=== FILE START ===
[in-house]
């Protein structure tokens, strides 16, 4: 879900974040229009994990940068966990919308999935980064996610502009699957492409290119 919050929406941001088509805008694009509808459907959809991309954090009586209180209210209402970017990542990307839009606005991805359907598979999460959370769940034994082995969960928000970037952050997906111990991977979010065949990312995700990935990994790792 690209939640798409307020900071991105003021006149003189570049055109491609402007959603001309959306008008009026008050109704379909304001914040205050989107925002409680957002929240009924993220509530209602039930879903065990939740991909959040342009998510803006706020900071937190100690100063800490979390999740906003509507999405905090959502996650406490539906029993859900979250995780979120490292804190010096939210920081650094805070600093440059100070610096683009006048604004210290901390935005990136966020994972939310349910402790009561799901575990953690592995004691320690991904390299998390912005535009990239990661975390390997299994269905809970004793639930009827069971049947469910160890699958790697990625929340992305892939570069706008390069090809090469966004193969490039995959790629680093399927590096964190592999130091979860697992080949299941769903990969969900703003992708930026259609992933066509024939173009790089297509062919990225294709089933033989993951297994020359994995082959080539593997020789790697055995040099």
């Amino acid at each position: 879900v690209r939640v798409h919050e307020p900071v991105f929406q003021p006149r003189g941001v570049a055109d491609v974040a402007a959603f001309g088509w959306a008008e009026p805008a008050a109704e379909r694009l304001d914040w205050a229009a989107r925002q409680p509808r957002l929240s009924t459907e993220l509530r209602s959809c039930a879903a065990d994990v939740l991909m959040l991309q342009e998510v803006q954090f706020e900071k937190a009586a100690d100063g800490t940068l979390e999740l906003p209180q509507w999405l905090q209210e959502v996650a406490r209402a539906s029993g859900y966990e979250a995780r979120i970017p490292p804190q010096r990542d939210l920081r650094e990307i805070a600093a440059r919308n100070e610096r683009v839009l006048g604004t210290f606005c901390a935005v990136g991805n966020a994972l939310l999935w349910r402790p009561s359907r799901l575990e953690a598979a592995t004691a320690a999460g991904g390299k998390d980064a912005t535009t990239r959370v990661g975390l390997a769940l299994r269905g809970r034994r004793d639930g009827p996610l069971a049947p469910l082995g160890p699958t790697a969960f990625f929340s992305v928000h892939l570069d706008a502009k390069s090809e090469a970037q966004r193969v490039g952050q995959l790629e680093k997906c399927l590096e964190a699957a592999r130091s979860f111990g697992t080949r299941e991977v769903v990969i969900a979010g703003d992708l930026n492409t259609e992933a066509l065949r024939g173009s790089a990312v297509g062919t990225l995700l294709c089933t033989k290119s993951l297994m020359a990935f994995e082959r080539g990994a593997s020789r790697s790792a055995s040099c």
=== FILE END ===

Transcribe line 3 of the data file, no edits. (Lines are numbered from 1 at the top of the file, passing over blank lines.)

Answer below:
């Amino acid at each position: 879900v690209r939640v798409h919050e307020p900071v991105f929406q003021p006149r003189g941001v570049a055109d491609v974040a402007a959603f001309g088509w959306a008008e009026p805008a008050a109704e379909r694009l304001d914040w205050a229009a989107r925002q409680p509808r957002l929240s009924t459907e993220l509530r209602s959809c039930a879903a065990d994990v939740l991909m959040l991309q342009e998510v803006q954090f706020e900071k937190a009586a100690d100063g800490t940068l979390e999740l906003p209180q509507w999405l905090q209210e959502v996650a406490r209402a539906s029993g859900y966990e979250a995780r979120i970017p490292p804190q010096r990542d939210l920081r650094e990307i805070a600093a440059r919308n100070e610096r683009v839009l006048g604004t210290f606005c901390a935005v990136g991805n966020a994972l939310l999935w349910r402790p009561s359907r799901l575990e953690a598979a592995t004691a320690a999460g991904g390299k998390d980064a912005t535009t990239r959370v990661g975390l390997a769940l299994r269905g809970r034994r004793d639930g009827p996610l069971a049947p469910l082995g160890p699958t790697a969960f990625f929340s992305v928000h892939l570069d706008a502009k390069s090809e090469a970037q966004r193969v490039g952050q995959l790629e680093k997906c399927l590096e964190a699957a592999r130091s979860f111990g697992t080949r299941e991977v769903v990969i969900a979010g703003d992708l930026n492409t259609e992933a066509l065949r024939g173009s790089a990312v297509g062919t990225l995700l294709c089933t033989k290119s993951l297994m020359a990935f994995e082959r080539g990994a593997s020789r790697s790792a055995s040099c």